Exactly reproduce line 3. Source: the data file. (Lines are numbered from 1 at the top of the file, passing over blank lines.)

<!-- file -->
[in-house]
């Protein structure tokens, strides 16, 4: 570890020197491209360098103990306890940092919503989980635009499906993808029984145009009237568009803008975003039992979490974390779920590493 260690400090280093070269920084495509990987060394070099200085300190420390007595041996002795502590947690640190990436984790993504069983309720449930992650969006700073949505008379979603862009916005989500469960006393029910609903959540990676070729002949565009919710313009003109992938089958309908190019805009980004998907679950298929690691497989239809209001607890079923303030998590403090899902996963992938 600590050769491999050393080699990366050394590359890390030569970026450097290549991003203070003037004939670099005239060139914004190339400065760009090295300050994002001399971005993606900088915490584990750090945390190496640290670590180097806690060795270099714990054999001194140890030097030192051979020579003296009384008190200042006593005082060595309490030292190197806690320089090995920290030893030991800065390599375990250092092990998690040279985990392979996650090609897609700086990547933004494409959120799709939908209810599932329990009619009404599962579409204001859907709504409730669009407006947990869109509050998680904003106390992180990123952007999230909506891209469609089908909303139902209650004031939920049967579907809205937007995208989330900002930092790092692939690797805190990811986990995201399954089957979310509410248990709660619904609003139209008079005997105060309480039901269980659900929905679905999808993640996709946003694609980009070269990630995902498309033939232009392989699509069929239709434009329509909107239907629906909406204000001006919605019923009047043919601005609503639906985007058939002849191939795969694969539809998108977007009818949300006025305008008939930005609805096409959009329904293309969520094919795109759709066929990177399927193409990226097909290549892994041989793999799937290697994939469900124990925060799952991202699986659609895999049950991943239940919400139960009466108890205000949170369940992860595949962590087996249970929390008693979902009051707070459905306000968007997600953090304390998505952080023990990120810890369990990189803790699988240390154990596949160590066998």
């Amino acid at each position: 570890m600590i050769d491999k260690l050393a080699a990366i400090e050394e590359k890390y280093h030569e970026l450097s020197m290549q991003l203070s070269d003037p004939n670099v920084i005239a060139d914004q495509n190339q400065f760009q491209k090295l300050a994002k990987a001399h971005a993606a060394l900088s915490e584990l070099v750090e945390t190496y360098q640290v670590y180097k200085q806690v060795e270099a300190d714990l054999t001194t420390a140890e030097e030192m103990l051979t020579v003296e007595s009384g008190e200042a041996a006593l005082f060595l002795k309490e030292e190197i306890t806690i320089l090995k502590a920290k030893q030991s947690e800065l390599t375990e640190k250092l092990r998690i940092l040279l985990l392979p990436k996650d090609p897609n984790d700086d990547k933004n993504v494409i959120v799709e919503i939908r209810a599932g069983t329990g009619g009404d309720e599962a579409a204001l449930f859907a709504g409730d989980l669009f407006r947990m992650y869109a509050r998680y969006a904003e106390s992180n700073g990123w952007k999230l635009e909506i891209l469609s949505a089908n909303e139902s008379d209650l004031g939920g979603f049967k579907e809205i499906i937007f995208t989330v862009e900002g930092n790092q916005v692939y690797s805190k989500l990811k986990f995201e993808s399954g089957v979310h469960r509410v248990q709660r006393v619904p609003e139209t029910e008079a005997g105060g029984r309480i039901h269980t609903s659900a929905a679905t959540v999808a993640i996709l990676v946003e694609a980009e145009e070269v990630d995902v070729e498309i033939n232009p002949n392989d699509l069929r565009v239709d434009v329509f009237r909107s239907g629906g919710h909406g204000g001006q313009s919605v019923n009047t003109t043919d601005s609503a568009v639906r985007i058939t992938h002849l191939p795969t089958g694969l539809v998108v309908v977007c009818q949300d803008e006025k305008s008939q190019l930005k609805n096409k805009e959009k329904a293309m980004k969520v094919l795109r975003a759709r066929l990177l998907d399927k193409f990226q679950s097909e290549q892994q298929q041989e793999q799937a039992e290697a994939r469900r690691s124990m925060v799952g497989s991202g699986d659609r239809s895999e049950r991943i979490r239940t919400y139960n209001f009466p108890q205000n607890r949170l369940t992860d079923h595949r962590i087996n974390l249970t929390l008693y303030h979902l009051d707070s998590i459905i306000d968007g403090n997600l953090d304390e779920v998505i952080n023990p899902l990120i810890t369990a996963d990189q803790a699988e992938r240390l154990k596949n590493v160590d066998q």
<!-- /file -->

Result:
């Amino acid at each position: 570890m600590i050769d491999k260690l050393a080699a990366i400090e050394e590359k890390y280093h030569e970026l450097s020197m290549q991003l203070s070269d003037p004939n670099v920084i005239a060139d914004q495509n190339q400065f760009q491209k090295l300050a994002k990987a001399h971005a993606a060394l900088s915490e584990l070099v750090e945390t190496y360098q640290v670590y180097k200085q806690v060795e270099a300190d714990l054999t001194t420390a140890e030097e030192m103990l051979t020579v003296e007595s009384g008190e200042a041996a006593l005082f060595l002795k309490e030292e190197i306890t806690i320089l090995k502590a920290k030893q030991s947690e800065l390599t375990e640190k250092l092990r998690i940092l040279l985990l392979p990436k996650d090609p897609n984790d700086d990547k933004n993504v494409i959120v799709e919503i939908r209810a599932g069983t329990g009619g009404d309720e599962a579409a204001l449930f859907a709504g409730d989980l669009f407006r947990m992650y869109a509050r998680y969006a904003e106390s992180n700073g990123w952007k999230l635009e909506i891209l469609s949505a089908n909303e139902s008379d209650l004031g939920g979603f049967k579907e809205i499906i937007f995208t989330v862009e900002g930092n790092q916005v692939y690797s805190k989500l990811k986990f995201e993808s399954g089957v979310h469960r509410v248990q709660r006393v619904p609003e139209t029910e008079a005997g105060g029984r309480i039901h269980t609903s659900a929905a679905t959540v999808a993640i996709l990676v946003e694609a980009e145009e070269v990630d995902v070729e498309i033939n232009p002949n392989d699509l069929r565009v239709d434009v329509f009237r909107s239907g629906g919710h909406g204000g001006q313009s919605v019923n009047t003109t043919d601005s609503a568009v639906r985007i058939t992938h002849l191939p795969t089958g694969l539809v998108v309908v977007c009818q949300d803008e006025k305008s008939q190019l930005k609805n096409k805009e959009k329904a293309m980004k969520v094919l795109r975003a759709r066929l990177l998907d399927k193409f990226q679950s097909e290549q892994q298929q041989e793999q799937a039992e290697a994939r469900r690691s124990m925060v799952g497989s991202g699986d659609r239809s895999e049950r991943i979490r239940t919400y139960n209001f009466p108890q205000n607890r949170l369940t992860d079923h595949r962590i087996n974390l249970t929390l008693y303030h979902l009051d707070s998590i459905i306000d968007g403090n997600l953090d304390e779920v998505i952080n023990p899902l990120i810890t369990a996963d990189q803790a699988e992938r240390l154990k596949n590493v160590d066998q």